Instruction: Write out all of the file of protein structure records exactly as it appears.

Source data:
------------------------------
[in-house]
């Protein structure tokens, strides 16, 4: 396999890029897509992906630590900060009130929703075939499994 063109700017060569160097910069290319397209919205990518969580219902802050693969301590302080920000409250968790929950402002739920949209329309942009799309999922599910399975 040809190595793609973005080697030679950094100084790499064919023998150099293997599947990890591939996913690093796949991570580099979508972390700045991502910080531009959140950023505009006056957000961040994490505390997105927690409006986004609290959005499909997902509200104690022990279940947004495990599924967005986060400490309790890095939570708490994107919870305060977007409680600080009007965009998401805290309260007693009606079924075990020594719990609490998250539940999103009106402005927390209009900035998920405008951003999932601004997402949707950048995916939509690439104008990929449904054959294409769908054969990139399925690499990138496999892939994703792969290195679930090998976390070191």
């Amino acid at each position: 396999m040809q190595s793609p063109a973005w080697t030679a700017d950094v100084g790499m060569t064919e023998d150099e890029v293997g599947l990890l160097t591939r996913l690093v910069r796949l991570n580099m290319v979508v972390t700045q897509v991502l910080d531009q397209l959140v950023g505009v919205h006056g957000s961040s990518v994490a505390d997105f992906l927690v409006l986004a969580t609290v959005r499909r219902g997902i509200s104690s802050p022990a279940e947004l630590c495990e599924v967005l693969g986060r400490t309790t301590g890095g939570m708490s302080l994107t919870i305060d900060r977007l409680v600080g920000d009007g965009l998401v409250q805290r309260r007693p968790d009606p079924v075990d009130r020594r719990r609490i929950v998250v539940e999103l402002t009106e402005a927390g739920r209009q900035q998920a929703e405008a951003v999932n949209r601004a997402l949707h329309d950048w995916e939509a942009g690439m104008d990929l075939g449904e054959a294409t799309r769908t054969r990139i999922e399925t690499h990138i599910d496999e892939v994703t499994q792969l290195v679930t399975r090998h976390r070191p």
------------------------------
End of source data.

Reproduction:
[in-house]
């Protein structure tokens, strides 16, 4: 396999890029897509992906630590900060009130929703075939499994 063109700017060569160097910069290319397209919205990518969580219902802050693969301590302080920000409250968790929950402002739920949209329309942009799309999922599910399975 040809190595793609973005080697030679950094100084790499064919023998150099293997599947990890591939996913690093796949991570580099979508972390700045991502910080531009959140950023505009006056957000961040994490505390997105927690409006986004609290959005499909997902509200104690022990279940947004495990599924967005986060400490309790890095939570708490994107919870305060977007409680600080009007965009998401805290309260007693009606079924075990020594719990609490998250539940999103009106402005927390209009900035998920405008951003999932601004997402949707950048995916939509690439104008990929449904054959294409769908054969990139399925690499990138496999892939994703792969290195679930090998976390070191």
């Amino acid at each position: 396999m040809q190595s793609p063109a973005w080697t030679a700017d950094v100084g790499m060569t064919e023998d150099e890029v293997g599947l990890l160097t591939r996913l690093v910069r796949l991570n580099m290319v979508v972390t700045q897509v991502l910080d531009q397209l959140v950023g505009v919205h006056g957000s961040s990518v994490a505390d997105f992906l927690v409006l986004a969580t609290v959005r499909r219902g997902i509200s104690s802050p022990a279940e947004l630590c495990e599924v967005l693969g986060r400490t309790t301590g890095g939570m708490s302080l994107t919870i305060d900060r977007l409680v600080g920000d009007g965009l998401v409250q805290r309260r007693p968790d009606p079924v075990d009130r020594r719990r609490i929950v998250v539940e999103l402002t009106e402005a927390g739920r209009q900035q998920a929703e405008a951003v999932n949209r601004a997402l949707h329309d950048w995916e939509a942009g690439m104008d990929l075939g449904e054959a294409t799309r769908t054969r990139i999922e399925t690499h990138i599910d496999e892939v994703t499994q792969l290195v679930t399975r090998h976390r070191p």